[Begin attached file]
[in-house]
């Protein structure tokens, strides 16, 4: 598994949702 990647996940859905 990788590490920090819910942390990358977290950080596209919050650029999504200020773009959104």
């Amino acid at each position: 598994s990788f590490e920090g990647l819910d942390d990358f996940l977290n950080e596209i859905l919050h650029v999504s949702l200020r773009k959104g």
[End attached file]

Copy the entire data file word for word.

[in-house]
């Protein structure tokens, strides 16, 4: 598994949702 990647996940859905 990788590490920090819910942390990358977290950080596209919050650029999504200020773009959104």
């Amino acid at each position: 598994s990788f590490e920090g990647l819910d942390d990358f996940l977290n950080e596209i859905l919050h650029v999504s949702l200020r773009k959104g």